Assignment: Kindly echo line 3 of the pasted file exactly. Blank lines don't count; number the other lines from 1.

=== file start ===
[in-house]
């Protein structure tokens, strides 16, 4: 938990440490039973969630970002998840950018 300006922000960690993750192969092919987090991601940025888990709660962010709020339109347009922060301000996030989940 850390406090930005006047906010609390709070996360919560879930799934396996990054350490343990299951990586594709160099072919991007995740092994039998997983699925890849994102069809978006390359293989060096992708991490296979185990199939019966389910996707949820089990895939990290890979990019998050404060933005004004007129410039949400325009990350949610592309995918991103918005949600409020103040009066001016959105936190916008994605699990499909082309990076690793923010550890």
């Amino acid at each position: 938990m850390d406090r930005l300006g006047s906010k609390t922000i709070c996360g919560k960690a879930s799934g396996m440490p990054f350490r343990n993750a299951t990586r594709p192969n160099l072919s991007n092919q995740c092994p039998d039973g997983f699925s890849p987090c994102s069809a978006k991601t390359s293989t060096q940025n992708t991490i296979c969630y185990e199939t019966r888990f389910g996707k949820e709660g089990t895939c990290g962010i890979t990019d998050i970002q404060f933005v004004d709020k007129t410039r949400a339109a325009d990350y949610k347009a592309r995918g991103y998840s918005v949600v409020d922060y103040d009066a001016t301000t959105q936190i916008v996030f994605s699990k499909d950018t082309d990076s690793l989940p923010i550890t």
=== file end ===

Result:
């Amino acid at each position: 938990m850390d406090r930005l300006g006047s906010k609390t922000i709070c996360g919560k960690a879930s799934g396996m440490p990054f350490r343990n993750a299951t990586r594709p192969n160099l072919s991007n092919q995740c092994p039998d039973g997983f699925s890849p987090c994102s069809a978006k991601t390359s293989t060096q940025n992708t991490i296979c969630y185990e199939t019966r888990f389910g996707k949820e709660g089990t895939c990290g962010i890979t990019d998050i970002q404060f933005v004004d709020k007129t410039r949400a339109a325009d990350y949610k347009a592309r995918g991103y998840s918005v949600v409020d922060y103040d009066a001016t301000t959105q936190i916008v996030f994605s699990k499909d950018t082309d990076s690793l989940p923010i550890t």